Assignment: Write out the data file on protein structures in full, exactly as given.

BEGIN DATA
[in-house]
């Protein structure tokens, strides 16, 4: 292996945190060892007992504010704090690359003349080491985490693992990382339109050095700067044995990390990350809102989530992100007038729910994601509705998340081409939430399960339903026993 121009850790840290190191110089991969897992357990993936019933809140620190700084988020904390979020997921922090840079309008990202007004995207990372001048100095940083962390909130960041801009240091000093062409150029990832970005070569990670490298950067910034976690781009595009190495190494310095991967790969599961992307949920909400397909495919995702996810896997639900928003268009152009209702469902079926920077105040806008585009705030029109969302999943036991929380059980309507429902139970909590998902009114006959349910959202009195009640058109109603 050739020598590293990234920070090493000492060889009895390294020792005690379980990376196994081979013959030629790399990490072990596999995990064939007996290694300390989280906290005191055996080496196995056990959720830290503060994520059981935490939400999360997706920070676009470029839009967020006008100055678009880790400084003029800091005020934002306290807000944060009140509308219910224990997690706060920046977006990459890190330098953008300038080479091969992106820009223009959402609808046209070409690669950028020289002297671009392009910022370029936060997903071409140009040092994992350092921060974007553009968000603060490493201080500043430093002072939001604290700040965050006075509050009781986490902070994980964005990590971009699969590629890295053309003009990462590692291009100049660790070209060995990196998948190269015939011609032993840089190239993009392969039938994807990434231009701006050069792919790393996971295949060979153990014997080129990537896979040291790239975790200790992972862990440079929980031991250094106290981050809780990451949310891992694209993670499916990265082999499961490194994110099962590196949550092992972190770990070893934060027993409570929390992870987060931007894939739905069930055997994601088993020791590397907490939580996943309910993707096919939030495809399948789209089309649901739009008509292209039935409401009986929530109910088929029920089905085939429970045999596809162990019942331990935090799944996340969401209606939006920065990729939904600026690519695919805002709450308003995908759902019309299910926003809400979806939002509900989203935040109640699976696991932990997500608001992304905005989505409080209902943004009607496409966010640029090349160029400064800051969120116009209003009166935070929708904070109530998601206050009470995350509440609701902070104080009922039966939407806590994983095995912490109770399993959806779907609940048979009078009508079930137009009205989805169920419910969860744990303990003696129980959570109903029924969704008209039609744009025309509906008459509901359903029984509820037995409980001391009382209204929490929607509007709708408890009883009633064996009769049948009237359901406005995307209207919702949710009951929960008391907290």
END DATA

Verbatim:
[in-house]
């Protein structure tokens, strides 16, 4: 292996945190060892007992504010704090690359003349080491985490693992990382339109050095700067044995990390990350809102989530992100007038729910994601509705998340081409939430399960339903026993 121009850790840290190191110089991969897992357990993936019933809140620190700084988020904390979020997921922090840079309008990202007004995207990372001048100095940083962390909130960041801009240091000093062409150029990832970005070569990670490298950067910034976690781009595009190495190494310095991967790969599961992307949920909400397909495919995702996810896997639900928003268009152009209702469902079926920077105040806008585009705030029109969302999943036991929380059980309507429902139970909590998902009114006959349910959202009195009640058109109603 050739020598590293990234920070090493000492060889009895390294020792005690379980990376196994081979013959030629790399990490072990596999995990064939007996290694300390989280906290005191055996080496196995056990959720830290503060994520059981935490939400999360997706920070676009470029839009967020006008100055678009880790400084003029800091005020934002306290807000944060009140509308219910224990997690706060920046977006990459890190330098953008300038080479091969992106820009223009959402609808046209070409690669950028020289002297671009392009910022370029936060997903071409140009040092994992350092921060974007553009968000603060490493201080500043430093002072939001604290700040965050006075509050009781986490902070994980964005990590971009699969590629890295053309003009990462590692291009100049660790070209060995990196998948190269015939011609032993840089190239993009392969039938994807990434231009701006050069792919790393996971295949060979153990014997080129990537896979040291790239975790200790992972862990440079929980031991250094106290981050809780990451949310891992694209993670499916990265082999499961490194994110099962590196949550092992972190770990070893934060027993409570929390992870987060931007894939739905069930055997994601088993020791590397907490939580996943309910993707096919939030495809399948789209089309649901739009008509292209039935409401009986929530109910088929029920089905085939429970045999596809162990019942331990935090799944996340969401209606939006920065990729939904600026690519695919805002709450308003995908759902019309299910926003809400979806939002509900989203935040109640699976696991932990997500608001992304905005989505409080209902943004009607496409966010640029090349160029400064800051969120116009209003009166935070929708904070109530998601206050009470995350509440609701902070104080009922039966939407806590994983095995912490109770399993959806779907609940048979009078009508079930137009009205989805169920419910969860744990303990003696129980959570109903029924969704008209039609744009025309509906008459509901359903029984509820037995409980001391009382209204929490929607509007709708408890009883009633064996009769049948009237359901406005995307209207919702949710009951929960008391907290």